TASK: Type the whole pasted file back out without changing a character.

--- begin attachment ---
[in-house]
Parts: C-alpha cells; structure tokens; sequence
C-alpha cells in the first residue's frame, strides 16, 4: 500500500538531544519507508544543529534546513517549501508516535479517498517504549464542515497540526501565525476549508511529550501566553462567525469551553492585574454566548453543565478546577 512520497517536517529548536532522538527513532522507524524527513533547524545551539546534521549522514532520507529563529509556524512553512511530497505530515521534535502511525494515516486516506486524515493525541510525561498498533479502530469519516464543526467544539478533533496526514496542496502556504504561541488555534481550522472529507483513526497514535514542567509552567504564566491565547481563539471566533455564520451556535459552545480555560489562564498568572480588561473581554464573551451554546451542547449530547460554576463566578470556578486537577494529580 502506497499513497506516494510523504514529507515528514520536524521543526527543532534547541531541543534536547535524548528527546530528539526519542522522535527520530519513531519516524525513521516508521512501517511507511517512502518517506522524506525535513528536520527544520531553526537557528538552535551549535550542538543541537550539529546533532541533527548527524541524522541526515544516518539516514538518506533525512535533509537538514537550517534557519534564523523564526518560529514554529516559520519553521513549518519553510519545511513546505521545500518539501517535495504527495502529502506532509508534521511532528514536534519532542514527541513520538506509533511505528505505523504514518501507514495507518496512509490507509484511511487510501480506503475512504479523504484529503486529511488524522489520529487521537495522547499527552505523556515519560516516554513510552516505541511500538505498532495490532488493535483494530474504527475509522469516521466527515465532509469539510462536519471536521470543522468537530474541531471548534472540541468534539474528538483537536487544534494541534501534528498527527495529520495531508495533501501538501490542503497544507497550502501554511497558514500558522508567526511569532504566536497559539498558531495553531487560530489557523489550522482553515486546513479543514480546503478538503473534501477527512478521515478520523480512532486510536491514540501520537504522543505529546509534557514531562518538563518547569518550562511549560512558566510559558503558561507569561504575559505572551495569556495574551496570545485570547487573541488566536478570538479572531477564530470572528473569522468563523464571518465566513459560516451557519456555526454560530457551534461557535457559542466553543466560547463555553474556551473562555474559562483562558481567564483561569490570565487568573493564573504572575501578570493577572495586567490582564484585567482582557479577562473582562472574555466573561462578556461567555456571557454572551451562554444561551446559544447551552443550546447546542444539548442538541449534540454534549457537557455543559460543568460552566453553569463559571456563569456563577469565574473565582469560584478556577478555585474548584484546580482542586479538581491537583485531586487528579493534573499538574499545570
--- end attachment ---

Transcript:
[in-house]
Parts: C-alpha cells; structure tokens; sequence
C-alpha cells in the first residue's frame, strides 16, 4: 500500500538531544519507508544543529534546513517549501508516535479517498517504549464542515497540526501565525476549508511529550501566553462567525469551553492585574454566548453543565478546577 512520497517536517529548536532522538527513532522507524524527513533547524545551539546534521549522514532520507529563529509556524512553512511530497505530515521534535502511525494515516486516506486524515493525541510525561498498533479502530469519516464543526467544539478533533496526514496542496502556504504561541488555534481550522472529507483513526497514535514542567509552567504564566491565547481563539471566533455564520451556535459552545480555560489562564498568572480588561473581554464573551451554546451542547449530547460554576463566578470556578486537577494529580 502506497499513497506516494510523504514529507515528514520536524521543526527543532534547541531541543534536547535524548528527546530528539526519542522522535527520530519513531519516524525513521516508521512501517511507511517512502518517506522524506525535513528536520527544520531553526537557528538552535551549535550542538543541537550539529546533532541533527548527524541524522541526515544516518539516514538518506533525512535533509537538514537550517534557519534564523523564526518560529514554529516559520519553521513549518519553510519545511513546505521545500518539501517535495504527495502529502506532509508534521511532528514536534519532542514527541513520538506509533511505528505505523504514518501507514495507518496512509490507509484511511487510501480506503475512504479523504484529503486529511488524522489520529487521537495522547499527552505523556515519560516516554513510552516505541511500538505498532495490532488493535483494530474504527475509522469516521466527515465532509469539510462536519471536521470543522468537530474541531471548534472540541468534539474528538483537536487544534494541534501534528498527527495529520495531508495533501501538501490542503497544507497550502501554511497558514500558522508567526511569532504566536497559539498558531495553531487560530489557523489550522482553515486546513479543514480546503478538503473534501477527512478521515478520523480512532486510536491514540501520537504522543505529546509534557514531562518538563518547569518550562511549560512558566510559558503558561507569561504575559505572551495569556495574551496570545485570547487573541488566536478570538479572531477564530470572528473569522468563523464571518465566513459560516451557519456555526454560530457551534461557535457559542466553543466560547463555553474556551473562555474559562483562558481567564483561569490570565487568573493564573504572575501578570493577572495586567490582564484585567482582557479577562473582562472574555466573561462578556461567555456571557454572551451562554444561551446559544447551552443550546447546542444539548442538541449534540454534549457537557455543559460543568460552566453553569463559571456563569456563577469565574473565582469560584478556577478555585474548584484546580482542586479538581491537583485531586487528579493534573499538574499545570